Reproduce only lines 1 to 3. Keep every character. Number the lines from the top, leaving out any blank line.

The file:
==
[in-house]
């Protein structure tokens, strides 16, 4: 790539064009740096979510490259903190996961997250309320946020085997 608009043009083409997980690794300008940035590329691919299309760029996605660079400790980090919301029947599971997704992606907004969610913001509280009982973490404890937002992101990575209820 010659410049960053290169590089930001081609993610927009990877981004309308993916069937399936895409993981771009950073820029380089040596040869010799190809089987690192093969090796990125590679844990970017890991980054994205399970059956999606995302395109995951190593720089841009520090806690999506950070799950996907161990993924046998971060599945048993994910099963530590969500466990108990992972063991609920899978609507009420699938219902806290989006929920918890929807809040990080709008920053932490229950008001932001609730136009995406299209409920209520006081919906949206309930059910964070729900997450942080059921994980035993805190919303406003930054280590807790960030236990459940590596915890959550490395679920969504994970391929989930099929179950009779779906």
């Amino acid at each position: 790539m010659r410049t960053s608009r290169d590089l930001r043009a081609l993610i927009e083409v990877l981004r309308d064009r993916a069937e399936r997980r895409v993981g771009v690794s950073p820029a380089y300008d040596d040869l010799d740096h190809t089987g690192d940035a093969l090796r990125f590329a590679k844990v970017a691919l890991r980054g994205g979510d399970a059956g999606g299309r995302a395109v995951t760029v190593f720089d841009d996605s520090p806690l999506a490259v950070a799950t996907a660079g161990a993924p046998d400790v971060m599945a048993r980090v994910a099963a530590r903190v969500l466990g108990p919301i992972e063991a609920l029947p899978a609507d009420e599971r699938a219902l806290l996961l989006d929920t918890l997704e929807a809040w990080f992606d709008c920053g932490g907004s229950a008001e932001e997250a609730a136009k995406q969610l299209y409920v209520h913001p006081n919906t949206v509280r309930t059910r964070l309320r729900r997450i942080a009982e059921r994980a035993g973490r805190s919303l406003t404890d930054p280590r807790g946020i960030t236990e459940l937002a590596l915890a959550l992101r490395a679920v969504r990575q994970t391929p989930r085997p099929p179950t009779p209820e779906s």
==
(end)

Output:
[in-house]
């Protein structure tokens, strides 16, 4: 790539064009740096979510490259903190996961997250309320946020085997 608009043009083409997980690794300008940035590329691919299309760029996605660079400790980090919301029947599971997704992606907004969610913001509280009982973490404890937002992101990575209820 010659410049960053290169590089930001081609993610927009990877981004309308993916069937399936895409993981771009950073820029380089040596040869010799190809089987690192093969090796990125590679844990970017890991980054994205399970059956999606995302395109995951190593720089841009520090806690999506950070799950996907161990993924046998971060599945048993994910099963530590969500466990108990992972063991609920899978609507009420699938219902806290989006929920918890929807809040990080709008920053932490229950008001932001609730136009995406299209409920209520006081919906949206309930059910964070729900997450942080059921994980035993805190919303406003930054280590807790960030236990459940590596915890959550490395679920969504994970391929989930099929179950009779779906």
């Amino acid at each position: 790539m010659r410049t960053s608009r290169d590089l930001r043009a081609l993610i927009e083409v990877l981004r309308d064009r993916a069937e399936r997980r895409v993981g771009v690794s950073p820029a380089y300008d040596d040869l010799d740096h190809t089987g690192d940035a093969l090796r990125f590329a590679k844990v970017a691919l890991r980054g994205g979510d399970a059956g999606g299309r995302a395109v995951t760029v190593f720089d841009d996605s520090p806690l999506a490259v950070a799950t996907a660079g161990a993924p046998d400790v971060m599945a048993r980090v994910a099963a530590r903190v969500l466990g108990p919301i992972e063991a609920l029947p899978a609507d009420e599971r699938a219902l806290l996961l989006d929920t918890l997704e929807a809040w990080f992606d709008c920053g932490g907004s229950a008001e932001e997250a609730a136009k995406q969610l299209y409920v209520h913001p006081n919906t949206v509280r309930t059910r964070l309320r729900r997450i942080a009982e059921r994980a035993g973490r805190s919303l406003t404890d930054p280590r807790g946020i960030t236990e459940l937002a590596l915890a959550l992101r490395a679920v969504r990575q994970t391929p989930r085997p099929p179950t009779p209820e779906s």